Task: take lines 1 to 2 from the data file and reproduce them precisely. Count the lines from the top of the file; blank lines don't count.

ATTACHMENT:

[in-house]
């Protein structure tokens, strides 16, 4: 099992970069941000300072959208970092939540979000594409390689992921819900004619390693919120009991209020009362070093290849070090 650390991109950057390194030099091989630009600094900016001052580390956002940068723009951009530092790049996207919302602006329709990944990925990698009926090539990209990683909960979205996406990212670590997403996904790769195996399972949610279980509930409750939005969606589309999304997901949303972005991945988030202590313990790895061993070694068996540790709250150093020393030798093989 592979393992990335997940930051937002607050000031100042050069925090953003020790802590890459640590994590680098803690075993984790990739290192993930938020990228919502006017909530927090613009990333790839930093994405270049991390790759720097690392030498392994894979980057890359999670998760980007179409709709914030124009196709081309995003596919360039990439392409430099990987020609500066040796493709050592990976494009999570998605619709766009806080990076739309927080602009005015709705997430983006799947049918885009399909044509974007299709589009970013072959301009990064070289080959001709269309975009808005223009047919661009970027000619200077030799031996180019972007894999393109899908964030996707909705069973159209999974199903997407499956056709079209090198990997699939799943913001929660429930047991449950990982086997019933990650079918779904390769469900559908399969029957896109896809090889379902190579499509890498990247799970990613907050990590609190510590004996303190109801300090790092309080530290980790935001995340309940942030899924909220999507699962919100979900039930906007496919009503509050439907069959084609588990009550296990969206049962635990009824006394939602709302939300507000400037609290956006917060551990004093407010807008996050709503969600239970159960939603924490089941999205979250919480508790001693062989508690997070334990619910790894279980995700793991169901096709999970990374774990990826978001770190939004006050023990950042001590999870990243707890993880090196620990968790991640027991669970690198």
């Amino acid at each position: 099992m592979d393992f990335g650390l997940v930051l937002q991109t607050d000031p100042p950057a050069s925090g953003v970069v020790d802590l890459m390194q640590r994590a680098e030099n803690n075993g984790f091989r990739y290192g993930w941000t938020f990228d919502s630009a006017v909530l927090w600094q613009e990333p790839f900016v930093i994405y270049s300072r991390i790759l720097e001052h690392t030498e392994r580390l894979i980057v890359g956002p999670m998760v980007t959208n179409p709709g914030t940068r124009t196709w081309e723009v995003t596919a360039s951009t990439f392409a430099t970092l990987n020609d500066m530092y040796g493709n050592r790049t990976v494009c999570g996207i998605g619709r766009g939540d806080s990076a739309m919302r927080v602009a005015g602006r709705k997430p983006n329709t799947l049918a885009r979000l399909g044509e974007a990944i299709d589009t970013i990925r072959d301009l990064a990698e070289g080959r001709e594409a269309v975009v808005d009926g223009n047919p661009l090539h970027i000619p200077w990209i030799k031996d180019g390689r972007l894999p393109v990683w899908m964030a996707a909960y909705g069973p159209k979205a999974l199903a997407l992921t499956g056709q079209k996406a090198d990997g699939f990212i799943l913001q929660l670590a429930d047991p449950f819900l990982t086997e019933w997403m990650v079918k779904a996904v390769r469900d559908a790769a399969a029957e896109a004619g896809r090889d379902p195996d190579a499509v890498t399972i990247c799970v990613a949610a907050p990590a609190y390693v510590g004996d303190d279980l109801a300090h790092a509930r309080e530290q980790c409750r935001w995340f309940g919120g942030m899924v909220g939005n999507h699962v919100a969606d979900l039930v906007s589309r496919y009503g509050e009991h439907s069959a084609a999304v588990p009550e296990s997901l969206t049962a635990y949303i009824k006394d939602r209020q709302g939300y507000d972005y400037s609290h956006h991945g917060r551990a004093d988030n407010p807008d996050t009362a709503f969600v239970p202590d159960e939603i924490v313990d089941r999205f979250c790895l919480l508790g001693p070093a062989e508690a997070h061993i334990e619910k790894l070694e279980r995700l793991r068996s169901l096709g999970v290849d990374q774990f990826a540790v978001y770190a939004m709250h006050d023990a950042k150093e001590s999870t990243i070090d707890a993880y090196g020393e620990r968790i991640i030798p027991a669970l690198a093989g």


[in-house]
């Protein structure tokens, strides 16, 4: 099992970069941000300072959208970092939540979000594409390689992921819900004619390693919120009991209020009362070093290849070090 650390991109950057390194030099091989630009600094900016001052580390956002940068723009951009530092790049996207919302602006329709990944990925990698009926090539990209990683909960979205996406990212670590997403996904790769195996399972949610279980509930409750939005969606589309999304997901949303972005991945988030202590313990790895061993070694068996540790709250150093020393030798093989 592979393992990335997940930051937002607050000031100042050069925090953003020790802590890459640590994590680098803690075993984790990739290192993930938020990228919502006017909530927090613009990333790839930093994405270049991390790759720097690392030498392994894979980057890359999670998760980007179409709709914030124009196709081309995003596919360039990439392409430099990987020609500066040796493709050592990976494009999570998605619709766009806080990076739309927080602009005015709705997430983006799947049918885009399909044509974007299709589009970013072959301009990064070289080959001709269309975009808005223009047919661009970027000619200077030799031996180019972007894999393109899908964030996707909705069973159209999974199903997407499956056709079209090198990997699939799943913001929660429930047991449950990982086997019933990650079918779904390769469900559908399969029957896109896809090889379902190579499509890498990247799970990613907050990590609190510590004996303190109801300090790092309080530290980790935001995340309940942030899924909220999507699962919100979900039930906007496919009503509050439907069959084609588990009550296990969206049962635990009824006394939602709302939300507000400037609290956006917060551990004093407010807008996050709503969600239970159960939603924490089941999205979250919480508790001693062989508690997070334990619910790894279980995700793991169901096709999970990374774990990826978001770190939004006050023990950042001590999870990243707890993880090196620990968790991640027991669970690198």